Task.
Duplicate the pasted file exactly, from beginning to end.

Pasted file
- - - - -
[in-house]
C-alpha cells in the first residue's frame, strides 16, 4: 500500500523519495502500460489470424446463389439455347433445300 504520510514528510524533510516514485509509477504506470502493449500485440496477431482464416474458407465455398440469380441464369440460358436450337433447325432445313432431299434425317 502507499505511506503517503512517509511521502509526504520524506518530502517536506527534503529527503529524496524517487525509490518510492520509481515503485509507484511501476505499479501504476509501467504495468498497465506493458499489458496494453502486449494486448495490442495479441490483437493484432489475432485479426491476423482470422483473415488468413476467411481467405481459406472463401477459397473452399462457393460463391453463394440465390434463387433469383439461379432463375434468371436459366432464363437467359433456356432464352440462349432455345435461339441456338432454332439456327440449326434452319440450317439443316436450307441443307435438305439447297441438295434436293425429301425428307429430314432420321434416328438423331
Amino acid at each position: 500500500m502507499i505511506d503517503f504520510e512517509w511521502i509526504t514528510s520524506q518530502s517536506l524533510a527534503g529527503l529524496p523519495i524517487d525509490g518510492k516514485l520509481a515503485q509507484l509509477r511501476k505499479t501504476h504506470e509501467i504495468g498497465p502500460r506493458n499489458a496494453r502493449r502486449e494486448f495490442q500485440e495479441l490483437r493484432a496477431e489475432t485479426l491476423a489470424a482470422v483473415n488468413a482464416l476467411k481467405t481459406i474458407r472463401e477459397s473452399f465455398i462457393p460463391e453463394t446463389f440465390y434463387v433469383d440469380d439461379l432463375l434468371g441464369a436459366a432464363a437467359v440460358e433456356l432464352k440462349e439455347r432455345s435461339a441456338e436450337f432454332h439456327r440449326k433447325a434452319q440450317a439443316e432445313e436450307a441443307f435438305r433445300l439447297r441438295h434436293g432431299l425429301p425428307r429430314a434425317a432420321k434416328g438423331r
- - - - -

[in-house]
C-alpha cells in the first residue's frame, strides 16, 4: 500500500523519495502500460489470424446463389439455347433445300 504520510514528510524533510516514485509509477504506470502493449500485440496477431482464416474458407465455398440469380441464369440460358436450337433447325432445313432431299434425317 502507499505511506503517503512517509511521502509526504520524506518530502517536506527534503529527503529524496524517487525509490518510492520509481515503485509507484511501476505499479501504476509501467504495468498497465506493458499489458496494453502486449494486448495490442495479441490483437493484432489475432485479426491476423482470422483473415488468413476467411481467405481459406472463401477459397473452399462457393460463391453463394440465390434463387433469383439461379432463375434468371436459366432464363437467359433456356432464352440462349432455345435461339441456338432454332439456327440449326434452319440450317439443316436450307441443307435438305439447297441438295434436293425429301425428307429430314432420321434416328438423331
Amino acid at each position: 500500500m502507499i505511506d503517503f504520510e512517509w511521502i509526504t514528510s520524506q518530502s517536506l524533510a527534503g529527503l529524496p523519495i524517487d525509490g518510492k516514485l520509481a515503485q509507484l509509477r511501476k505499479t501504476h504506470e509501467i504495468g498497465p502500460r506493458n499489458a496494453r502493449r502486449e494486448f495490442q500485440e495479441l490483437r493484432a496477431e489475432t485479426l491476423a489470424a482470422v483473415n488468413a482464416l476467411k481467405t481459406i474458407r472463401e477459397s473452399f465455398i462457393p460463391e453463394t446463389f440465390y434463387v433469383d440469380d439461379l432463375l434468371g441464369a436459366a432464363a437467359v440460358e433456356l432464352k440462349e439455347r432455345s435461339a441456338e436450337f432454332h439456327r440449326k433447325a434452319q440450317a439443316e432445313e436450307a441443307f435438305r433445300l439447297r441438295h434436293g432431299l425429301p425428307r429430314a434425317a432420321k434416328g438423331r